Architects' Journal 30 June 2005
Last November the government issued the first of a number of consultation papers on changes foreshadowed in the 2004 Planning and Compulsory Purchase Act. Responses were published with the promise of implementation this summer.
It includes new powers to inhibit the use of repeat applications- those used to reduce opposition to schemes.
The powers are not intended to prevent the submission of a similar application altered in order to address objections to the previous application.
Respondents wanted greater clarity and guidance as to how to interpret the concepts of 'similar' applications and 'significant change'.
There was little comment on the proposal to delay the implementation of powers relating to 'twin-tracking'.
In Section 51 of the Act, there is a provision that planning permission and listed building and conservation area consents will normally be granted on condition that works begin within three years.
It makes corresponding changes to time periods in relation to outline planning permission and reserved matters. The provision also removes the ability to extend a planning permission or consent by an application to vary a condition.
The removal of this power would require that a new application be judged against current planning considerations should work not have started on the project within the time limit of the original permission.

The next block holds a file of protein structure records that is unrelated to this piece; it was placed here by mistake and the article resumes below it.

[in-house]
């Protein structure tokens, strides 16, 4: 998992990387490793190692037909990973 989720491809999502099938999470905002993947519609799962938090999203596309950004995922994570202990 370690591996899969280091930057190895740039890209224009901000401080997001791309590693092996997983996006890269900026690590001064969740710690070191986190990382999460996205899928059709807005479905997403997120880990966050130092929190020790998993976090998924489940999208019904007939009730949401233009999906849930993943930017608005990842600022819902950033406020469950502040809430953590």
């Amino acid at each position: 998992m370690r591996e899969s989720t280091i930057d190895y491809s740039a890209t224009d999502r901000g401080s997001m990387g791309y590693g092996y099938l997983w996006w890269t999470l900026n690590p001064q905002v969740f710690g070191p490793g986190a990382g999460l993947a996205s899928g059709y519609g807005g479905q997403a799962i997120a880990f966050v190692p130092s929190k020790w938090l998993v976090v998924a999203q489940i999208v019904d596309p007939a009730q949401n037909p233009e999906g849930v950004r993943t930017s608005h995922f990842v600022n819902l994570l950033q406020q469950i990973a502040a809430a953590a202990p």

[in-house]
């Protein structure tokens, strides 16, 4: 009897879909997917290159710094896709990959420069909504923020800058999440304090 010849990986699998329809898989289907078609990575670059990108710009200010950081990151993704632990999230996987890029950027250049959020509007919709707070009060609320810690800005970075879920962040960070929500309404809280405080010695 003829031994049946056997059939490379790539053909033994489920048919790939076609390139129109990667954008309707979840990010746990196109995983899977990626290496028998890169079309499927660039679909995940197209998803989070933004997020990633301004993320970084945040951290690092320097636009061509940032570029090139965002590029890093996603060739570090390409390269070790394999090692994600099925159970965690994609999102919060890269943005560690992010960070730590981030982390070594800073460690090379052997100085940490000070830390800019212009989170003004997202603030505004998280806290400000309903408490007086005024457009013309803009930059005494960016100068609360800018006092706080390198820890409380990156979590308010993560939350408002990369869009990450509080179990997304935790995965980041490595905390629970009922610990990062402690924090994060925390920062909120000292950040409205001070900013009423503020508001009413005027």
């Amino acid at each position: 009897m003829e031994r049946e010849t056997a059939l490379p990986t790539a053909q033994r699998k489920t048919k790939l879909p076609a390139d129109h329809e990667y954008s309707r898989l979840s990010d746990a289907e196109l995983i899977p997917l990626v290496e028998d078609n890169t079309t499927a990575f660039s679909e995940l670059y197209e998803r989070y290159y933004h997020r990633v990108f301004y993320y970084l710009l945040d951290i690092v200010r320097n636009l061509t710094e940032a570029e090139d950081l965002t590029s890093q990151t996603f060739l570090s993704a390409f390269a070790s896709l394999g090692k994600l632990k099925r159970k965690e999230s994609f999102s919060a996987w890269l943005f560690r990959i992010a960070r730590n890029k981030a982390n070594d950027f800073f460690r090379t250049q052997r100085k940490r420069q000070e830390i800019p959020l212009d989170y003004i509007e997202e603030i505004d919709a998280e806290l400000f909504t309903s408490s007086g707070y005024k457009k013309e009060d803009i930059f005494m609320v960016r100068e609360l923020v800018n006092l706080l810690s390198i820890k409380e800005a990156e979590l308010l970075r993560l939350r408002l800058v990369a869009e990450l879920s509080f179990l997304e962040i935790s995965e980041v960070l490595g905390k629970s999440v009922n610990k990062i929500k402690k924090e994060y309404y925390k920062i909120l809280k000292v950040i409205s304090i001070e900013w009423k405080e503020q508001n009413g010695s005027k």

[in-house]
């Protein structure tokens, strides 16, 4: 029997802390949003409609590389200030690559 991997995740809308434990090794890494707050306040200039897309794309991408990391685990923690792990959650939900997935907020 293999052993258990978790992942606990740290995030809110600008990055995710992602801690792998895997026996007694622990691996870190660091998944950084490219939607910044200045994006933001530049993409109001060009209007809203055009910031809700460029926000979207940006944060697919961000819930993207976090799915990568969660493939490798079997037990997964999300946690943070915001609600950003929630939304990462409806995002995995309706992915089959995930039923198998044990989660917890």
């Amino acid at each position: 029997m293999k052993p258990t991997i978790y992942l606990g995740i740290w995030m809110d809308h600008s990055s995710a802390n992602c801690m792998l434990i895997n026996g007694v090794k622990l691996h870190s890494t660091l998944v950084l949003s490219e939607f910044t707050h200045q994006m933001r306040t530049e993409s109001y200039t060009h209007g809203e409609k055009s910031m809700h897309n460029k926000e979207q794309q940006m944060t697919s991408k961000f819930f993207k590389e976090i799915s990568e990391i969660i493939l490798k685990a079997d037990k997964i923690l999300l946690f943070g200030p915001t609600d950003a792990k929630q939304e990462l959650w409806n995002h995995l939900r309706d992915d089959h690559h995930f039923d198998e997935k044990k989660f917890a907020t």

This was supported by the Town and Country Planning Association (TCPA), which stated: 'We consider it is right for local planning authorities to be able to consider the principle of a permission in all its respects and should not be hamstrung from doing this by what is really a device that was never intended to be used in this way.' However, other respondents disagreed. One stated: 'This proviso is often relied upon by developers in the development process as flexibility if further time is needed to assemble land or finances. (The proposed) revision is solely a tool to force developers to commence development. Many sites will be left in a poorer state than if the developer had not been forced to commence.' There was concern that there is insufficient guidance in Section 56 of the TCPA for councils as to what 'starting' means. The House Builders Federation fears a 'severe impact to the development industry'. It argued that:
'[The proposal would remove] the long-term certainty of the acceptability of the established land use on the site and the ability to borrow money against that asset. Without this, the ability for developers to borrow money against land and thus the funding of the majority of the development industry will be lost.' The new Act says there must be a speedier submission of information necessary for a planning application to be determined. A statutory consultee for consultation specified in the General Development Procedure Order must respond within 21 days.
A further paper was issued in March, which covers:
• local development orders;
• outline planning permission, reserved matters and design and access statements;
• electronic payment of planning fees;
• decision periods for major applications; and • validity.
The consultation period has just closed. The revised guidelines will be released in a few months.
Brian Waters is principal of the Boisot Waters Cohen Partnership.
Visit www. bwcp. co. uk